Why I support the fight against sickle-cell anemia

Vada Voices

Lendale Johnson

I first learned about this disease as a teenager, after my mother told me about how my distant little cousin had the disease and sadly passed away in a tragic house fire. This was the first thought that came to my mind after I was asked to be a special guest at the 3rd Annual Designing for Sickle-Cell Anemia Youth Fashion Show in the USA.

If feels great to be able to help such a fantastic cause and do it through fashion! Additionally, I’ll be signing autographs and taking photos with everyone during the meet and greet.

Sickle-cell disease is an inherited blood disorder that affects red blood cells. People with sickle-cell disease have red blood cells that contain mostly hemoglobin S, an abnormal type of hemoglobin. Sometimes these red blood cells become sickle-shaped (crescent shaped) and have difficulty passing through small blood vessels.

When sickle-shaped cells block small blood vessels, less blood can reach that part of the body. Tissue that does not receive a normal blood flow eventually becomes damaged. This is what causes the complications of sickle cell disease. There is currently no universal cure for sickle cell disease.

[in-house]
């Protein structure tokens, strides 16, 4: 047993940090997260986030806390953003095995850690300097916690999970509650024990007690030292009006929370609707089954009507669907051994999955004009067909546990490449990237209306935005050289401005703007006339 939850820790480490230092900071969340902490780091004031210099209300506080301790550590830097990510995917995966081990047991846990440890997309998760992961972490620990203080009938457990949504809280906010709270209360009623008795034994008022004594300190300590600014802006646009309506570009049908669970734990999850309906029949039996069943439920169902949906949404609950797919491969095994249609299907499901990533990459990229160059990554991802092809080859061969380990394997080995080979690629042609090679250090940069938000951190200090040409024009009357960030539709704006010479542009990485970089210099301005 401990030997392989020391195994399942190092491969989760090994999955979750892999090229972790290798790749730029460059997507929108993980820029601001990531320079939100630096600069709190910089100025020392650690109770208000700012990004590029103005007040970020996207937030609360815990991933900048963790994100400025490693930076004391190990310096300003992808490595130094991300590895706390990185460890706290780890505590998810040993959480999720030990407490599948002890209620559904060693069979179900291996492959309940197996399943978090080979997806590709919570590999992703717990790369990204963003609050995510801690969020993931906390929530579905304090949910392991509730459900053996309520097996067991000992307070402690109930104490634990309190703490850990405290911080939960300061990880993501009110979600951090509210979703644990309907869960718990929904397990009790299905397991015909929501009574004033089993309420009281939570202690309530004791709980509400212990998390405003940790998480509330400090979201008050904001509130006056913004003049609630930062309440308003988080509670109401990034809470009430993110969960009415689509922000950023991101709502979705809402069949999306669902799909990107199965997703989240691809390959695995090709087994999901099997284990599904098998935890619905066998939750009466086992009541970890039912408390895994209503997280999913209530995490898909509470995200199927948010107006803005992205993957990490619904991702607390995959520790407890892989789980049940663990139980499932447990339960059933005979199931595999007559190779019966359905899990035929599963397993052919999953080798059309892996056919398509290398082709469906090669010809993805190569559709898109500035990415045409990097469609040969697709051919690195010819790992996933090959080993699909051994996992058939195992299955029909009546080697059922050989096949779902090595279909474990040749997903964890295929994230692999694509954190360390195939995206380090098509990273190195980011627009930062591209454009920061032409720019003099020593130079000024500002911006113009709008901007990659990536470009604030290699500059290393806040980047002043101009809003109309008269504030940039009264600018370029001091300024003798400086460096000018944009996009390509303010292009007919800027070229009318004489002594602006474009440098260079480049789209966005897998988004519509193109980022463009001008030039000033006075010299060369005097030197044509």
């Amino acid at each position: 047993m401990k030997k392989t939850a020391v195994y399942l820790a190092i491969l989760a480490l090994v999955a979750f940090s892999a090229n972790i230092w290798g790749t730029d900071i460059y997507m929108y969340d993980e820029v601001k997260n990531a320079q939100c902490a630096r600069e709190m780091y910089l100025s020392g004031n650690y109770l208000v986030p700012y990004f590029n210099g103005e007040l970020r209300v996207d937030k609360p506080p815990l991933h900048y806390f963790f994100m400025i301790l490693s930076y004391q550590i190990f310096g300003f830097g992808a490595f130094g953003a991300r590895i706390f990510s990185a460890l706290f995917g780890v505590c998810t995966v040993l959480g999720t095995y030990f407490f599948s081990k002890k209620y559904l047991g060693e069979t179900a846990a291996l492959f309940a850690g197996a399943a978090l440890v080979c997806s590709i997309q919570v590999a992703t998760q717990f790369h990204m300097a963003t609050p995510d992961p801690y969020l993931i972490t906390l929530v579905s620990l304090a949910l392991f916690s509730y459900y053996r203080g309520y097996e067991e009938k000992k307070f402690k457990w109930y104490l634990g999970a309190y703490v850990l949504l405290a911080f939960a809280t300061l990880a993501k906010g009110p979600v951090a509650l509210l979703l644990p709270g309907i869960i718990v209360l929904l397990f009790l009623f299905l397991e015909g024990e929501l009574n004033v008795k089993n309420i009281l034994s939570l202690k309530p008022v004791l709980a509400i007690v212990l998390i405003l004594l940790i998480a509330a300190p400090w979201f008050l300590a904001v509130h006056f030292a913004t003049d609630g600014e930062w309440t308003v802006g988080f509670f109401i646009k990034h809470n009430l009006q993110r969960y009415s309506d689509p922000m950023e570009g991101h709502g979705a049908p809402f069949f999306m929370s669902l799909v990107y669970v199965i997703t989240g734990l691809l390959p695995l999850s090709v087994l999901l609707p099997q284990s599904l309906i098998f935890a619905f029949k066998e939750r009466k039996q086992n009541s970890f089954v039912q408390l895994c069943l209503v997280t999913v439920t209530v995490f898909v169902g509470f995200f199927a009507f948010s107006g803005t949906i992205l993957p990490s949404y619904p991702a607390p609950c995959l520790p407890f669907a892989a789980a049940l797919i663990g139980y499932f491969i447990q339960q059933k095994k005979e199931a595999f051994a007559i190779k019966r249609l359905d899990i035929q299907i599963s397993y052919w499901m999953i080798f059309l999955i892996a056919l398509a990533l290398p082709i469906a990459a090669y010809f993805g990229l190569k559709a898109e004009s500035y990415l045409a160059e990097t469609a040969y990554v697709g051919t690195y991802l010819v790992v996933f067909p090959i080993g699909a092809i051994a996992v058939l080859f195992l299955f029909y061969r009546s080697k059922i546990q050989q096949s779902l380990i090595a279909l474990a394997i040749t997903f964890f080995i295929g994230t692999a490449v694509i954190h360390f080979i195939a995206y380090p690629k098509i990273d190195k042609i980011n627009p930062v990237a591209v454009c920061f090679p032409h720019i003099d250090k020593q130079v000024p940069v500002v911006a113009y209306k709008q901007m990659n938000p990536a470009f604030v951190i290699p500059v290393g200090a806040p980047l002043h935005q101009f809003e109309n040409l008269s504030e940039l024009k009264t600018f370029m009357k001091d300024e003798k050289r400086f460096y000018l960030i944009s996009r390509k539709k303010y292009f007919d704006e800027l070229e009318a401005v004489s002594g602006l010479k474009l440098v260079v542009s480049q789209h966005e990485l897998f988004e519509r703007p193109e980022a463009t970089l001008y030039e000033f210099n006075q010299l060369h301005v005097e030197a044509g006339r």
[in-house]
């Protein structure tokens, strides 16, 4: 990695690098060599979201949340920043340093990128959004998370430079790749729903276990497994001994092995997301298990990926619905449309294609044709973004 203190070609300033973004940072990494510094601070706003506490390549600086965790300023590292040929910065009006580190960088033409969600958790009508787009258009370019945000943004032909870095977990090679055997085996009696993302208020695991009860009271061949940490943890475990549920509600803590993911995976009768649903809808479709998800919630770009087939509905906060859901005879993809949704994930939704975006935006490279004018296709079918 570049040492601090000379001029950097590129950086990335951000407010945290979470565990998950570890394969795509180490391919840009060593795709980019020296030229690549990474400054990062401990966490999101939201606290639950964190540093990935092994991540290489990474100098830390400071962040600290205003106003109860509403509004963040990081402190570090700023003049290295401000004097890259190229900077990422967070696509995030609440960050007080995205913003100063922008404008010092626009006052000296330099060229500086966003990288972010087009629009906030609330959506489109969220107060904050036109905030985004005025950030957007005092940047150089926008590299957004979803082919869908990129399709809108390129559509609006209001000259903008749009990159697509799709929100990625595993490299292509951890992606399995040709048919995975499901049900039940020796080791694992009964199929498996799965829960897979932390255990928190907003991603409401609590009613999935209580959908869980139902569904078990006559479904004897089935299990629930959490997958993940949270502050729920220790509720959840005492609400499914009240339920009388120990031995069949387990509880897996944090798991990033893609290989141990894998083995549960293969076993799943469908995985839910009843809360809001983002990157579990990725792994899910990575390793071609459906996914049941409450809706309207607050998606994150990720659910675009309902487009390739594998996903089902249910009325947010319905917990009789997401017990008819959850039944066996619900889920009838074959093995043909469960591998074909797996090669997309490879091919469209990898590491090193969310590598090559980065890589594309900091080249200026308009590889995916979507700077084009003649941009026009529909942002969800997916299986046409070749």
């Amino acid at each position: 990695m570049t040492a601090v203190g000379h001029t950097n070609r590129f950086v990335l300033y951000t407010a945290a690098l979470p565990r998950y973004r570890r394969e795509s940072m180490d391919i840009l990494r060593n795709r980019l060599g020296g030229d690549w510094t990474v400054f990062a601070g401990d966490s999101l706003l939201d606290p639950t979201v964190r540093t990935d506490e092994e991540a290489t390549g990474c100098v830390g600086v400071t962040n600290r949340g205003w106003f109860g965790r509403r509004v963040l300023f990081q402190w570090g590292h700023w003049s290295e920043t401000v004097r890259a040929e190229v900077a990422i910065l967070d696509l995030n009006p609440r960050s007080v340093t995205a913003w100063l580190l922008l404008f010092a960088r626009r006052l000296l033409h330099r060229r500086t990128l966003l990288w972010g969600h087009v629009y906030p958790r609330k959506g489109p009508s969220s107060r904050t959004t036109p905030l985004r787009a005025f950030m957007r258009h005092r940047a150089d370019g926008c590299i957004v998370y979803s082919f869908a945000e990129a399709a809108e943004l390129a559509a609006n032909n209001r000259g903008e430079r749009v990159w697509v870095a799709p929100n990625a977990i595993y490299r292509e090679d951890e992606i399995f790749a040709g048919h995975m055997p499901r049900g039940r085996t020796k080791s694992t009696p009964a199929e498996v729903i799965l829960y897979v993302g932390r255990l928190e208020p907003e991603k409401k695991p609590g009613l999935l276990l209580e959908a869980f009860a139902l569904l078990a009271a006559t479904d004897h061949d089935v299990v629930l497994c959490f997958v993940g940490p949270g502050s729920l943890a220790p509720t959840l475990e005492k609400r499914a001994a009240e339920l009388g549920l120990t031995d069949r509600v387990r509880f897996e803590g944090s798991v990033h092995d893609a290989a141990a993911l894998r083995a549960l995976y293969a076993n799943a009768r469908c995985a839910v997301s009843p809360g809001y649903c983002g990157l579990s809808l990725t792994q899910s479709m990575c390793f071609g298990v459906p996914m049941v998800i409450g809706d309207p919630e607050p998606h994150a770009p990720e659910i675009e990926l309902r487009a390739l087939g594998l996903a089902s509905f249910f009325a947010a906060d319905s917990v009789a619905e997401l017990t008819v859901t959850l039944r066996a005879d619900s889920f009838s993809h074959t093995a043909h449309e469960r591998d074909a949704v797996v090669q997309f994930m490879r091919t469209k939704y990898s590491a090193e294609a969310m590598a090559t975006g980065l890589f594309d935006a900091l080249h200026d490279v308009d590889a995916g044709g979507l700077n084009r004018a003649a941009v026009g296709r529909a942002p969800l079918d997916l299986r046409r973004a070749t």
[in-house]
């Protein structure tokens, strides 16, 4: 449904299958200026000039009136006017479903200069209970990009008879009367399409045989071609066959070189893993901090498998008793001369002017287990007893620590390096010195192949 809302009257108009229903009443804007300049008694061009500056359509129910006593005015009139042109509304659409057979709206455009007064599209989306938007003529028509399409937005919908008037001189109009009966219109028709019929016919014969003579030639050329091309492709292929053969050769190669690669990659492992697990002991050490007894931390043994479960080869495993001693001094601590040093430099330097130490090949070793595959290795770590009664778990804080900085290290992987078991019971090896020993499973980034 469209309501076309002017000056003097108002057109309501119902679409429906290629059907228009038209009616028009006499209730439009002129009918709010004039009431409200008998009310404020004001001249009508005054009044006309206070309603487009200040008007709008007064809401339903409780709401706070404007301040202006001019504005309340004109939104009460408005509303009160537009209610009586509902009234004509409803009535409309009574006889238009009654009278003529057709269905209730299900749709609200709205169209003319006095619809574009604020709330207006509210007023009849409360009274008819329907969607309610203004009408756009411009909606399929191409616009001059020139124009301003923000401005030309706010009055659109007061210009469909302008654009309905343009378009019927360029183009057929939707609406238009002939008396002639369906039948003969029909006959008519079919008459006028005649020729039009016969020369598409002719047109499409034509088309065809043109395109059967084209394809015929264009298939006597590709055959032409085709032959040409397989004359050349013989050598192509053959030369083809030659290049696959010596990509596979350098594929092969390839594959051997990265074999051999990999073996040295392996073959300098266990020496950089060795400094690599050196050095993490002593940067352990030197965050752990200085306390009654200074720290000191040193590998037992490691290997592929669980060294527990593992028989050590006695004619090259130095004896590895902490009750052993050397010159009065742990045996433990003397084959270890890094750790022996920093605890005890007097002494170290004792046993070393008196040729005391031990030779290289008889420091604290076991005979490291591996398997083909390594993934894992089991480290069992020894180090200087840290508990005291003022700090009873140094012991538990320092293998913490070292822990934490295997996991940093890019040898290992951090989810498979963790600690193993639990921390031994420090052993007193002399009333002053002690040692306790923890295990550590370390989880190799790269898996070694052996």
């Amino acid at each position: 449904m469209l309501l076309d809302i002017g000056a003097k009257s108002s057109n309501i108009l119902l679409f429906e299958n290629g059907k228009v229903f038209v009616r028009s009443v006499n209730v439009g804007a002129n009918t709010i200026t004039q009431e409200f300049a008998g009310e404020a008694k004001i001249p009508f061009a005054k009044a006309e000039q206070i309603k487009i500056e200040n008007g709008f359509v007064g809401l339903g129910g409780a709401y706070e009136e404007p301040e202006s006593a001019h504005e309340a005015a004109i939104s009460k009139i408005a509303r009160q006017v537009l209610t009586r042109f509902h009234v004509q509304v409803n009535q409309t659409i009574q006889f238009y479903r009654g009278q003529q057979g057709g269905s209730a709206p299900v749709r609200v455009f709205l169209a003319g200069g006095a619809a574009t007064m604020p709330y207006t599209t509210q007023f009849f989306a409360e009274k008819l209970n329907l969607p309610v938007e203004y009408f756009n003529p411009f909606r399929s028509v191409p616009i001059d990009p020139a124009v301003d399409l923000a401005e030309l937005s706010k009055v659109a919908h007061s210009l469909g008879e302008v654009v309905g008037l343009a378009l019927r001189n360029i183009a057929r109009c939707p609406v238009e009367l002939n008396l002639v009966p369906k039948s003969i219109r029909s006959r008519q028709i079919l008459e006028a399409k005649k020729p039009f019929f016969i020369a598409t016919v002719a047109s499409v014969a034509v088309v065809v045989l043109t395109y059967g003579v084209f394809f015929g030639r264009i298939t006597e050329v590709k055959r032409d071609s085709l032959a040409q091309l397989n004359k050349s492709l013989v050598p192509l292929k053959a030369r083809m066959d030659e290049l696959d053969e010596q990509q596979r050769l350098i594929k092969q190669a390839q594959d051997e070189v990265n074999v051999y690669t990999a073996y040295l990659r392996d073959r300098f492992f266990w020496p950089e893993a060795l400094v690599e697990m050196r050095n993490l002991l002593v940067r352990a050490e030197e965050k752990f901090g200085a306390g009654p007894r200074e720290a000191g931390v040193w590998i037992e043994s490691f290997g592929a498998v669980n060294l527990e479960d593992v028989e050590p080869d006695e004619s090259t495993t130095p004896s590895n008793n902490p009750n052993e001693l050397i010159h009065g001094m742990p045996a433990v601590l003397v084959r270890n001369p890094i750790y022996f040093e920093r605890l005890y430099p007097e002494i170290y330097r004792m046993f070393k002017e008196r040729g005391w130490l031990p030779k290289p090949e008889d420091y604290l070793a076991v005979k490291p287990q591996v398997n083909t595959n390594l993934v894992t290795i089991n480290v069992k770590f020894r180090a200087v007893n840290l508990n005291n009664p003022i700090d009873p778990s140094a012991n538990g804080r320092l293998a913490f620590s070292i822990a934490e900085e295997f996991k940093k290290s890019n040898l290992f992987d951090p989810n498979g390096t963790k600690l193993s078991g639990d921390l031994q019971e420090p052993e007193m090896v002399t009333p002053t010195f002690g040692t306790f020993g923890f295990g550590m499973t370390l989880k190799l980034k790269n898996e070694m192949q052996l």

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Later this year the children diagnosed with sickle-cell anemia at the UIC Hospital will get a warm welcoming visit from me & all others from the fashion show.

I wholeheartedly support the fight against sickle-cell anemia for these very reasons and can only hope more people become aware of the disease so that together we can ultimately find a cure.

You can book tickets for the event online.

Lendale Johnson is on Twitter @iamlennyjohnson.


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